Thursday’s Briefing: Oakland Kills Anti-Loitering Law; Berkeley Enacts Tougher Rules on Homeless People

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Stories you shouldn't miss for Oct. 18, 2018:

1. The Oakland City Council voted unanimously to overturn a controversial anti-loitering law after a lawsuit alleged that it was racially discriminatory and unconstitutional, reports Kimberly Veklerov of the San Francisco Chronicle$. The old law prohibited loitering on city public housing property but the recent lawsuit alleged that “the ordinance was used as a pretense to break up family gatherings and police the movement of mostly young Black men.” The council also approved more shelter beds for homeless people and voted to launch “a safe parking program that would give people living in their cars a place to park free of fears of break-ins or being towed by the city,” reports Ali DeFazio of Oakland North.

2. The Berkeley City Council, meanwhile, voted 7-1 to enact tougher rules on homeless people, approving a law that bans “personal belongings that are not for sale and not ‘in transit,’ except mobility devices like wheelchairs and small blankets or cushions,” reports Natalie Orenstein of Berkeleyside. “Proponents said the regulation simply applies to material items and is necessary on Berkeley sidewalks, where objects and debris often pile up and obstruct accessibility for pedestrians and people with disabilities. Opponents said the rules are anti-homeless, criminalizing some of the very people they purport to help.”

3. Brown Sugar Kitchen, one of Oakland’s most famed eateries, has closed its West Oakland location permanently, reports Janelle Bitker of SF.Eater. The popular restaurant is planning to open a new outlet in Uptown Oakland, but chef-owner Tanya Holland said the Mandela Parkway location was never profitable.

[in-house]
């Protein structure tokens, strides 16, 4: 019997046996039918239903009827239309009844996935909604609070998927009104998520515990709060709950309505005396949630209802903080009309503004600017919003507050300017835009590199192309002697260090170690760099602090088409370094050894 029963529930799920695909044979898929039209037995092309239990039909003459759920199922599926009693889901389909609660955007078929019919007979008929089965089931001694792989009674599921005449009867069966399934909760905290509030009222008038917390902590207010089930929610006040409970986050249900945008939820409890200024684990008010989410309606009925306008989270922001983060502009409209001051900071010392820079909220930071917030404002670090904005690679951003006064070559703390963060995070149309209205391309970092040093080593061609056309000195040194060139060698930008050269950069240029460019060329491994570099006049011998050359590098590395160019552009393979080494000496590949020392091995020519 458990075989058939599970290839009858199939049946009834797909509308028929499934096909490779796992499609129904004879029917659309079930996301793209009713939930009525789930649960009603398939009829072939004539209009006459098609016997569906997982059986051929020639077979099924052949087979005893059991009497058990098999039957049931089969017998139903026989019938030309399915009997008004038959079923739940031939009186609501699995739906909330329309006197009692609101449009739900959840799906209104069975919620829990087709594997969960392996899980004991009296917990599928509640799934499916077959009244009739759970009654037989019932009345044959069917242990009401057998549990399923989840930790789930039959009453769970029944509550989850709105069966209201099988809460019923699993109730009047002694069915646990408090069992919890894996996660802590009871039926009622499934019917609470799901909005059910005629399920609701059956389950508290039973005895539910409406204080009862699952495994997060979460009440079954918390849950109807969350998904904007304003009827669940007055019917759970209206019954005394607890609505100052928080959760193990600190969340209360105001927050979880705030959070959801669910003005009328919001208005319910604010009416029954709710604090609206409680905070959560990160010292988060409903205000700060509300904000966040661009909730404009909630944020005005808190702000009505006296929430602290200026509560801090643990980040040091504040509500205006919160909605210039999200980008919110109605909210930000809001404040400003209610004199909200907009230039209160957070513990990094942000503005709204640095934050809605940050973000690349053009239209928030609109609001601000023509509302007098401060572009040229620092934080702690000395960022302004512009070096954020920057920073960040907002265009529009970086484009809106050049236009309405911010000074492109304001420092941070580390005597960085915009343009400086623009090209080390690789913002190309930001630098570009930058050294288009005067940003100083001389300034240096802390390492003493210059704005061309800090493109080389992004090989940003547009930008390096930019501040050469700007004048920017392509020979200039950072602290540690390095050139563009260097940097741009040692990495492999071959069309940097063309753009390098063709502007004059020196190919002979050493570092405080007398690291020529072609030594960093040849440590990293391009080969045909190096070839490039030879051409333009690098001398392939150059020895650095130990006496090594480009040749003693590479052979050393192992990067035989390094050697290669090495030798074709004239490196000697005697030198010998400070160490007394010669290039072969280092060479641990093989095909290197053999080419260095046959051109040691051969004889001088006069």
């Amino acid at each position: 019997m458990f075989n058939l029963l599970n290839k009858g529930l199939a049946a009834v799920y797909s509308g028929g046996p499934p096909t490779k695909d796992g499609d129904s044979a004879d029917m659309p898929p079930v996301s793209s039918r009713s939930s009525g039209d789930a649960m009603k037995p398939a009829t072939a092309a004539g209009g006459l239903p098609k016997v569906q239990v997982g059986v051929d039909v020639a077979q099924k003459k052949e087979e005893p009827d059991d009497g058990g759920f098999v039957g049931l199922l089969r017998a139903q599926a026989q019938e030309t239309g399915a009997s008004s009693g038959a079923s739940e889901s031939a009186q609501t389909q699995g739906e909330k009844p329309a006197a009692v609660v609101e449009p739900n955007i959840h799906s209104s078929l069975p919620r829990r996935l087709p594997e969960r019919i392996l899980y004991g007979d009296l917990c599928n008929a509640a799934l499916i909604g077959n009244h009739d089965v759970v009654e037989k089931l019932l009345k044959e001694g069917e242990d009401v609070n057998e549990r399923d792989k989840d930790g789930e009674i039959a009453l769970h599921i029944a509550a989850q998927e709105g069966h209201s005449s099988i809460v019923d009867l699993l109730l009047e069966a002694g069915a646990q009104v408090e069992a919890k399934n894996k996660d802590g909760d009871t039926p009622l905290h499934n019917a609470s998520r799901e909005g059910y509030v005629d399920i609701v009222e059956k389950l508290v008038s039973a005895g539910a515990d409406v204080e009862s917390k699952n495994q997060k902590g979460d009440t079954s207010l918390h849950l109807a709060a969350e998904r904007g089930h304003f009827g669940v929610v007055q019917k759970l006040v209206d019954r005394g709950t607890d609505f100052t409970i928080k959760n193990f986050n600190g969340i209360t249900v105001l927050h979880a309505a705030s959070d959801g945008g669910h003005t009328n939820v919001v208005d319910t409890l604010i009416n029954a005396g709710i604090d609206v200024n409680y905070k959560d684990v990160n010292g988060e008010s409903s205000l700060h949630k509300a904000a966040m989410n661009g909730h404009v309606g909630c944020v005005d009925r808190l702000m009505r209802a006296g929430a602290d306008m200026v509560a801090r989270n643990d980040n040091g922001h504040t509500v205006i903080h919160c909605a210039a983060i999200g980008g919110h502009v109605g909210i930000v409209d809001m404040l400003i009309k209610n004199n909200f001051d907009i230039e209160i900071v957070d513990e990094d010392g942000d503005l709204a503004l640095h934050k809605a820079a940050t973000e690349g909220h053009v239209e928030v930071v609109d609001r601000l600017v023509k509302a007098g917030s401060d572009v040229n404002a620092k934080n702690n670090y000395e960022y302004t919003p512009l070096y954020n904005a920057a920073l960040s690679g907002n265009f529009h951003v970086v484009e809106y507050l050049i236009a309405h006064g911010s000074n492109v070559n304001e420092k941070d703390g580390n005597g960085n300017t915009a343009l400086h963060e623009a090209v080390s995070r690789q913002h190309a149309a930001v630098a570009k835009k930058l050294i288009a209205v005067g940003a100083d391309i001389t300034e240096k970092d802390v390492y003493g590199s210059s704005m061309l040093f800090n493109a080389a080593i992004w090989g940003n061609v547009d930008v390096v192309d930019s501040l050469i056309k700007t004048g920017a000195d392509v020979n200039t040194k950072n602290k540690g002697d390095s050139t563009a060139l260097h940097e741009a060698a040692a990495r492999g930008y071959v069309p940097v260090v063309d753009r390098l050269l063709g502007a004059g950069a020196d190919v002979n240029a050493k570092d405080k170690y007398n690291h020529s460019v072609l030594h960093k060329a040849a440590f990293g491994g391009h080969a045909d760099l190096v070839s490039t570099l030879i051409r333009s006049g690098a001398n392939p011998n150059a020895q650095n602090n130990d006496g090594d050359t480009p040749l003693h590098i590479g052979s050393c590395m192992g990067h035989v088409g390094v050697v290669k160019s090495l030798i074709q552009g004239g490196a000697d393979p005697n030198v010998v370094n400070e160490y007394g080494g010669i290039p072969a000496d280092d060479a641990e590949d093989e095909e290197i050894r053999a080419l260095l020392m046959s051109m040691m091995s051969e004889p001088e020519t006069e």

4. The Bay Area has the worst roads in the nation, according to a new report by TRIP, a Washington, D.C.-based transportation research group, reports Rachel Swan of the San Francisco Chronicle$. “Seventy-one percent of the streets in San Francisco, Oakland, and nearby cities are dilapidated, and the average motorist loses $1,049 a year in repair costs from driving on the bumpy pavement.”

5. And the old UC Berkeley Art Museum “could be transformed into a 90,000-square-foot incubator for life sciences companies under a unique proposal expected to be considered next month by University of California regents,” reports Ron Leuty of the San Francisco Business Times$. “The Bakar BioEnginuity Hub — named for real estate developer and UC benefactor Gerson Bakar, who died last year — could open in 2021 and house as many as 300 people, including graduate students and postdoctoral scholars. It would be evenly split into wet labs and office space, including student and ‘maker’ space.”

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